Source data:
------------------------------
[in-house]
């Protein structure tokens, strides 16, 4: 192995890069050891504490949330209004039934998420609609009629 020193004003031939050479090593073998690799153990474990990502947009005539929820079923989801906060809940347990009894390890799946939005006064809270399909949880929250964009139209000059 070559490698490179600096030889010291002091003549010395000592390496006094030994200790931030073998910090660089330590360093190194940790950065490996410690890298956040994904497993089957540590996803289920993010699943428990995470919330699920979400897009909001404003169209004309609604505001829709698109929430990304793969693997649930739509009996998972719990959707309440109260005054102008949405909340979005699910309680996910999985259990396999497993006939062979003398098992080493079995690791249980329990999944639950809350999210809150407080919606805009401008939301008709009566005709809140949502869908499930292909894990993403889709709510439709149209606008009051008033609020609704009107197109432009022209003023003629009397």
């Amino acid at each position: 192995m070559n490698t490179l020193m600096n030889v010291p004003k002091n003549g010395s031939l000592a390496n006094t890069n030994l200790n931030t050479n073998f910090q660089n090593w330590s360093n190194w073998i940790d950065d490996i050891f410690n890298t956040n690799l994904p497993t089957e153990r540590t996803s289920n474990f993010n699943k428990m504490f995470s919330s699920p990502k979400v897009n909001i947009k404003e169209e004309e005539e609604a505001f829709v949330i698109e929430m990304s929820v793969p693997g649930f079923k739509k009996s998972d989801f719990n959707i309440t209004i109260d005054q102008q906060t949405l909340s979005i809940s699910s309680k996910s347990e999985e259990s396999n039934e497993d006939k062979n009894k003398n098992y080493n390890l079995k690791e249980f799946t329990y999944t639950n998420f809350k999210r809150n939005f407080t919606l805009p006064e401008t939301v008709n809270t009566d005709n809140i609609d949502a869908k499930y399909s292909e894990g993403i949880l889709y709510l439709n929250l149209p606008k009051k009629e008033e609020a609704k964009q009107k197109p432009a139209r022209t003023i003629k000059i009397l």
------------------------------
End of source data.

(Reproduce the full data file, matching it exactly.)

[in-house]
């Protein structure tokens, strides 16, 4: 192995890069050891504490949330209004039934998420609609009629 020193004003031939050479090593073998690799153990474990990502947009005539929820079923989801906060809940347990009894390890799946939005006064809270399909949880929250964009139209000059 070559490698490179600096030889010291002091003549010395000592390496006094030994200790931030073998910090660089330590360093190194940790950065490996410690890298956040994904497993089957540590996803289920993010699943428990995470919330699920979400897009909001404003169209004309609604505001829709698109929430990304793969693997649930739509009996998972719990959707309440109260005054102008949405909340979005699910309680996910999985259990396999497993006939062979003398098992080493079995690791249980329990999944639950809350999210809150407080919606805009401008939301008709009566005709809140949502869908499930292909894990993403889709709510439709149209606008009051008033609020609704009107197109432009022209003023003629009397």
């Amino acid at each position: 192995m070559n490698t490179l020193m600096n030889v010291p004003k002091n003549g010395s031939l000592a390496n006094t890069n030994l200790n931030t050479n073998f910090q660089n090593w330590s360093n190194w073998i940790d950065d490996i050891f410690n890298t956040n690799l994904p497993t089957e153990r540590t996803s289920n474990f993010n699943k428990m504490f995470s919330s699920p990502k979400v897009n909001i947009k404003e169209e004309e005539e609604a505001f829709v949330i698109e929430m990304s929820v793969p693997g649930f079923k739509k009996s998972d989801f719990n959707i309440t209004i109260d005054q102008q906060t949405l909340s979005i809940s699910s309680k996910s347990e999985e259990s396999n039934e497993d006939k062979n009894k003398n098992y080493n390890l079995k690791e249980f799946t329990y999944t639950n998420f809350k999210r809150n939005f407080t919606l805009p006064e401008t939301v008709n809270t009566d005709n809140i609609d949502a869908k499930y399909s292909e894990g993403i949880l889709y709510l439709n929250l149209p606008k009051k009629e008033e609020a609704k964009q009107k197109p432009a139209r022209t003023i003629k000059i009397l």